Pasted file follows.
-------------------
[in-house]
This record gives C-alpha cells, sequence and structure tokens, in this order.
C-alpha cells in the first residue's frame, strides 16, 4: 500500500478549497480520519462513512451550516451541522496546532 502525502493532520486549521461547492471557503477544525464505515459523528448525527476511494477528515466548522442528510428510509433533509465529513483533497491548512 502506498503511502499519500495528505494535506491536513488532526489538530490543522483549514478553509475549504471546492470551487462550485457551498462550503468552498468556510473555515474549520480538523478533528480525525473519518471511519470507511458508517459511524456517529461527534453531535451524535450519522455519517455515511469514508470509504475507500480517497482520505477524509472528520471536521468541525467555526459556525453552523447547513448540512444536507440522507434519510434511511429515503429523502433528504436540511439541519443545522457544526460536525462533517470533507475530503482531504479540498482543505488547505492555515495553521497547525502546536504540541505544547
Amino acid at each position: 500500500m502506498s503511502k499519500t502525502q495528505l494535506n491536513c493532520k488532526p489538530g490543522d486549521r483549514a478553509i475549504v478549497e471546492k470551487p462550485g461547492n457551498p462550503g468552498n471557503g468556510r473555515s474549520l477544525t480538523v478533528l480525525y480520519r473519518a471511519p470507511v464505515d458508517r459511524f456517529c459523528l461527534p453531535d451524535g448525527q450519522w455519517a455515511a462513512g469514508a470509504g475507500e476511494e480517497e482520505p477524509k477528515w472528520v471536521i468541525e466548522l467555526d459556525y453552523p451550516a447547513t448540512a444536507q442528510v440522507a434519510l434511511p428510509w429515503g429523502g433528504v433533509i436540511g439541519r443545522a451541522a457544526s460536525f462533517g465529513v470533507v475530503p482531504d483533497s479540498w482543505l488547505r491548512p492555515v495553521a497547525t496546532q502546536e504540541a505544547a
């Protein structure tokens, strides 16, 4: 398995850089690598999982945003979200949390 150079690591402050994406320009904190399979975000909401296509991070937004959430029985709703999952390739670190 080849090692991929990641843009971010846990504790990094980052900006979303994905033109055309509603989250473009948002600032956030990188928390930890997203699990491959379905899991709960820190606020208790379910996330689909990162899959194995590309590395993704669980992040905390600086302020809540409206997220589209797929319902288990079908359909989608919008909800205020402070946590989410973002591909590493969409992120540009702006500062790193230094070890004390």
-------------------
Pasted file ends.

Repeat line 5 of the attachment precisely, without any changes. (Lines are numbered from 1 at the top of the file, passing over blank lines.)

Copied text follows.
């Protein structure tokens, strides 16, 4: 398995850089690598999982945003979200949390 150079690591402050994406320009904190399979975000909401296509991070937004959430029985709703999952390739670190 080849090692991929990641843009971010846990504790990094980052900006979303994905033109055309509603989250473009948002600032956030990188928390930890997203699990491959379905899991709960820190606020208790379910996330689909990162899959194995590309590395993704669980992040905390600086302020809540409206997220589209797929319902288990079908359909989608919008909800205020402070946590989410973002591909590493969409992120540009702006500062790193230094070890004390």